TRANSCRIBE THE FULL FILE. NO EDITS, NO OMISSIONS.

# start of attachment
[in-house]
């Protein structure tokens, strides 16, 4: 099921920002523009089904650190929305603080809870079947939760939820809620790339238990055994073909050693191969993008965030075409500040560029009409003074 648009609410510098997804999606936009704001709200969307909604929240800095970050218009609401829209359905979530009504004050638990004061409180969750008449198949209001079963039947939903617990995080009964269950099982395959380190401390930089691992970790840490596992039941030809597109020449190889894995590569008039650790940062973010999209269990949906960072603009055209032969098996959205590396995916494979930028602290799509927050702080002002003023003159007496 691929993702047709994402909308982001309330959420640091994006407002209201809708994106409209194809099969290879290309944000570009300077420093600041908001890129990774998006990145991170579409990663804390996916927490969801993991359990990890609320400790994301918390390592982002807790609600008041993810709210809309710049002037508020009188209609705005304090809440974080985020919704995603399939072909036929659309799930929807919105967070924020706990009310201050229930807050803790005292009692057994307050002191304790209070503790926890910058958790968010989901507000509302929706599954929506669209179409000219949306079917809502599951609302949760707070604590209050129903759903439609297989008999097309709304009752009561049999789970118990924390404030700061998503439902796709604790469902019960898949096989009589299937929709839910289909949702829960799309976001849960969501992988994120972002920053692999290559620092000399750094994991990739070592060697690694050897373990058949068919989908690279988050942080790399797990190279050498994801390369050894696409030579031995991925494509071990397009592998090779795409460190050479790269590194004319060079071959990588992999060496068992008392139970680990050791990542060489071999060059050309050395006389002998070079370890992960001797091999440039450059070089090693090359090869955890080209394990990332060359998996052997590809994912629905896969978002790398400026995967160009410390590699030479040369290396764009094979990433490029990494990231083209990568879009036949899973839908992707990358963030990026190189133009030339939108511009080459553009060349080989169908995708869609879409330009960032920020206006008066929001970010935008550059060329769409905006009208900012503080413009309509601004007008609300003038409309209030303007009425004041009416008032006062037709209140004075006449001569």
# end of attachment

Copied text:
[in-house]
């Protein structure tokens, strides 16, 4: 099921920002523009089904650190929305603080809870079947939760939820809620790339238990055994073909050693191969993008965030075409500040560029009409003074 648009609410510098997804999606936009704001709200969307909604929240800095970050218009609401829209359905979530009504004050638990004061409180969750008449198949209001079963039947939903617990995080009964269950099982395959380190401390930089691992970790840490596992039941030809597109020449190889894995590569008039650790940062973010999209269990949906960072603009055209032969098996959205590396995916494979930028602290799509927050702080002002003023003159007496 691929993702047709994402909308982001309330959420640091994006407002209201809708994106409209194809099969290879290309944000570009300077420093600041908001890129990774998006990145991170579409990663804390996916927490969801993991359990990890609320400790994301918390390592982002807790609600008041993810709210809309710049002037508020009188209609705005304090809440974080985020919704995603399939072909036929659309799930929807919105967070924020706990009310201050229930807050803790005292009692057994307050002191304790209070503790926890910058958790968010989901507000509302929706599954929506669209179409000219949306079917809502599951609302949760707070604590209050129903759903439609297989008999097309709304009752009561049999789970118990924390404030700061998503439902796709604790469902019960898949096989009589299937929709839910289909949702829960799309976001849960969501992988994120972002920053692999290559620092000399750094994991990739070592060697690694050897373990058949068919989908690279988050942080790399797990190279050498994801390369050894696409030579031995991925494509071990397009592998090779795409460190050479790269590194004319060079071959990588992999060496068992008392139970680990050791990542060489071999060059050309050395006389002998070079370890992960001797091999440039450059070089090693090359090869955890080209394990990332060359998996052997590809994912629905896969978002790398400026995967160009410390590699030479040369290396764009094979990433490029990494990231083209990568879009036949899973839908992707990358963030990026190189133009030339939108511009080459553009060349080989169908995708869609879409330009960032920020206006008066929001970010935008550059060329769409905006009208900012503080413009309509601004007008609300003038409309209030303007009425004041009416008032006062037709209140004075006449001569």